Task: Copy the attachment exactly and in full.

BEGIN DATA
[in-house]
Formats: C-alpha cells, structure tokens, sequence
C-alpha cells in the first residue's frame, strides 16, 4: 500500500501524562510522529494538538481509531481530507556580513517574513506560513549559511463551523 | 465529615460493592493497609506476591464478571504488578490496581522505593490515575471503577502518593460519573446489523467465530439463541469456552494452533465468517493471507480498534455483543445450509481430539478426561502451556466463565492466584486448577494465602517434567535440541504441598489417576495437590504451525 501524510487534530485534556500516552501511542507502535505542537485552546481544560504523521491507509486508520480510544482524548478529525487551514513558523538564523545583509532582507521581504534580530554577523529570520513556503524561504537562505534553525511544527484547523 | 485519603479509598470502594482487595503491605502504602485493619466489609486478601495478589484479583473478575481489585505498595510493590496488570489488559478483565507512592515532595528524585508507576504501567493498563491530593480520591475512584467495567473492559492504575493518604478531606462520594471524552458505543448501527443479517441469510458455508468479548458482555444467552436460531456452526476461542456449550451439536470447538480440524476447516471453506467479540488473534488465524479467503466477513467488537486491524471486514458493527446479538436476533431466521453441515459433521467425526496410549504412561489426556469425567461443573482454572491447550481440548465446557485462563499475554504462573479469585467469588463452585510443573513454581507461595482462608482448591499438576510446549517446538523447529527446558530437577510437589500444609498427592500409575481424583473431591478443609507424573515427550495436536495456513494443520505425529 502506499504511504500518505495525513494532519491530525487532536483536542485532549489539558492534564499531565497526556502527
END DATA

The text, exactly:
[in-house]
Formats: C-alpha cells, structure tokens, sequence
C-alpha cells in the first residue's frame, strides 16, 4: 500500500501524562510522529494538538481509531481530507556580513517574513506560513549559511463551523 | 465529615460493592493497609506476591464478571504488578490496581522505593490515575471503577502518593460519573446489523467465530439463541469456552494452533465468517493471507480498534455483543445450509481430539478426561502451556466463565492466584486448577494465602517434567535440541504441598489417576495437590504451525 501524510487534530485534556500516552501511542507502535505542537485552546481544560504523521491507509486508520480510544482524548478529525487551514513558523538564523545583509532582507521581504534580530554577523529570520513556503524561504537562505534553525511544527484547523 | 485519603479509598470502594482487595503491605502504602485493619466489609486478601495478589484479583473478575481489585505498595510493590496488570489488559478483565507512592515532595528524585508507576504501567493498563491530593480520591475512584467495567473492559492504575493518604478531606462520594471524552458505543448501527443479517441469510458455508468479548458482555444467552436460531456452526476461542456449550451439536470447538480440524476447516471453506467479540488473534488465524479467503466477513467488537486491524471486514458493527446479538436476533431466521453441515459433521467425526496410549504412561489426556469425567461443573482454572491447550481440548465446557485462563499475554504462573479469585467469588463452585510443573513454581507461595482462608482448591499438576510446549517446538523447529527446558530437577510437589500444609498427592500409575481424583473431591478443609507424573515427550495436536495456513494443520505425529 502506499504511504500518505495525513494532519491530525487532536483536542485532549489539558492534564499531565497526556502527